Prisoners, Rehabilitation and Privileges

by cartwrightking01 on June 22, 2013

  • Sharebar

By Naomi De Silva from

Justice Secretary, Chris Grayling has announced “radical” changes which he believes will make an impact on the rehabilitation of offenders.

The proposed changes are:

–          that inmates should wear a uniform during the 1st two weeks in jail; and access to private cash to call home should be restricted;

–          satellite and cable TV channels, currently available in some prisons, will be banned;

–          A longer working day for prisoners;

–          A ban on films with an 18 certificate;

–          Prisoners to be put on either basic or standard, “IEP level” depending on how they “co-operate with the regime or engage in rehabilitation.”

Some of the proposed changes already exist in some form and can be found on the Ministry of Justice’s website. Rules on the IEP regime Prison Service Order 4000, PSO 4465) and private cash is governed by Prison Service Order 4465 and Prison Service Instruction 30/2008. The Government appear to be provoking public outrage at the “luxurious” life that inmates serve in prison rather than addressing the root problems which are causing prisons to fail to rehabilitate offenders.

The suggestion that offending would be reduced would have to balance against the severity of the offence and the public perception on offences. It is naïve to believe that a tougher approach to the treatment of offenders in prison would address the issue of offending.

The prediction for changes to the prison system suggest a steady reduction in offending however, it does not have any regard for the unsettled lifestyle of the average offender or the impact that outside sources have such as the ability to find gainful employment or accommodation. People will continue to threaten and assault, without ever having received any form of rehabilitation and children may still witness and suffer abuse and go on to offend. Social statistics currently document an increase in poverty and whilst there is significant class divide the crimes will continue – e.g.  drugs taken as a means to escape reality, robberies/burglaries for financial gain.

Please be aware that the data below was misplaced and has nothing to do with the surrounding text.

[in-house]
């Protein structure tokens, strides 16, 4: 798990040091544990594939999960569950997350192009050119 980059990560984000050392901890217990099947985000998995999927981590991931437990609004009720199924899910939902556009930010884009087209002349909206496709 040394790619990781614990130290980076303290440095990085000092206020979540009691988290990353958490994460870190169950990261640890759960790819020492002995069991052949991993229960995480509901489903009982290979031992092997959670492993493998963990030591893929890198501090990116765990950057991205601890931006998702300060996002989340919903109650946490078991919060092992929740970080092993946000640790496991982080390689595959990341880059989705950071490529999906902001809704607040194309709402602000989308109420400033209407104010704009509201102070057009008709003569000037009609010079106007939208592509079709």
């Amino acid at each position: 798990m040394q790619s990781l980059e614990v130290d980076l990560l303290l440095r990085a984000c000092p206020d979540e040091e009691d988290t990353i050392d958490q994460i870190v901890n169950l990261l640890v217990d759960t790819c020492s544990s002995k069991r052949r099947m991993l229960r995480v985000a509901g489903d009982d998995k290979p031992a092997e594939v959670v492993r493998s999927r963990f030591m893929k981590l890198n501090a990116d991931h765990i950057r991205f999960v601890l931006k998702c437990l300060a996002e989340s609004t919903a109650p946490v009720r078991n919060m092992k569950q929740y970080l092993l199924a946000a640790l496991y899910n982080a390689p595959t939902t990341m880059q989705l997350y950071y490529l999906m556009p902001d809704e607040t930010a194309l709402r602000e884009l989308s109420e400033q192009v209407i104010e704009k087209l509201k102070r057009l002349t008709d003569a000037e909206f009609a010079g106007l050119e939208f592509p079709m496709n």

A lot of indeterminate offences are committed uniquely and there are a number of common-place determinate sentences such as not paying tax, committing an insurance fraud or using illegal substances; these are some of the offences that are unpredicted (with no prior/similar offending). It is not sensible to target these inmates at the early stages of entry into custody, when they are undoubtedly at their most vulnerable.

Custody will continue to act as a means of punishment and prisoners will still require assistance and advice in enforcing human rights which have been established through case law. Judgments pertaining to the rights of prisoners handed down from Strasbourg are areas which the Government will be unable to deviate from (although access to justice will be affected by the cuts to legal aid). Rehabilitation will not be addressed by the removal of a television, which currently assist a much strained prison service by keeping inmates occupied. (There is also no evidence that 18 rated films or programmes enforce offending behaviour).

Solutions to reducing crime and promoting public safety lie outside the prison gates and beyond the criminal justice agencies. These solutions are to be found in improved mental health services, drug treatment and alcohol services. Social development initiatives that address exclusion and disadvantage by providing effective support for communities would, in the long run, be more effective than relying on punishment to stop crime. This again is dependent on the amount of capital invested in social development schemes; we should not forget that it was a Conservative Government that made cuts in the number of psychiatric and psychological services available to the public, and proposed cuts within the NHS will undoubtedly affect the number of psychiatrists available to assist those with mental illness. How will those with Mental Health illnesses fare in isolation in the first two weeks of custody?

It is accepted that the primary purpose of prison, is punishment and deterrence but, as the UK moved away from capital punishment a more humanitarian practice towards offenders developed. We now have a system where psychologists, psychiatrists and probation staff all work on assessing the background and the triggers to a person offending with a view to completing in-depth work in order to address the cause of the offending.  Plans for probation licences and considerations for release are all dependent on psychology-lead assessments not general behaviour in custody. How else can we reassure that a person is not a threat to the public?

Currently, only those serving lengthy or indeterminate sentences have the time to access the in-depth rehabilitative work supplied in prison. An overstretched prison service already struggles to place offenders on rehabilitative courses and it can take months to transfer an inmate in order to access much needed offence focused work. With issues like these taking the matter of rehabilitation out of the control of an inmate, how can the Government then seek to punish them by taking away their cheap portable telly?

Ultimately, there is a greater need for proportionality in sentencing and move away from the notion that rehabilitation can be used as a crime reduction tool. Of course prisons should seek to assist and support offenders, but they are ultimately places of punishment, not a social service, and so will never be an effective crime reduction tool; essentially except for a better application of sentences and funding to support rehabilitative courses it is anticipated that  the reduction of privileges will have little impact upon rehabilitation.




Latest posts by cartwrightking01 (see all)

No related posts.

Previous post:

Next post: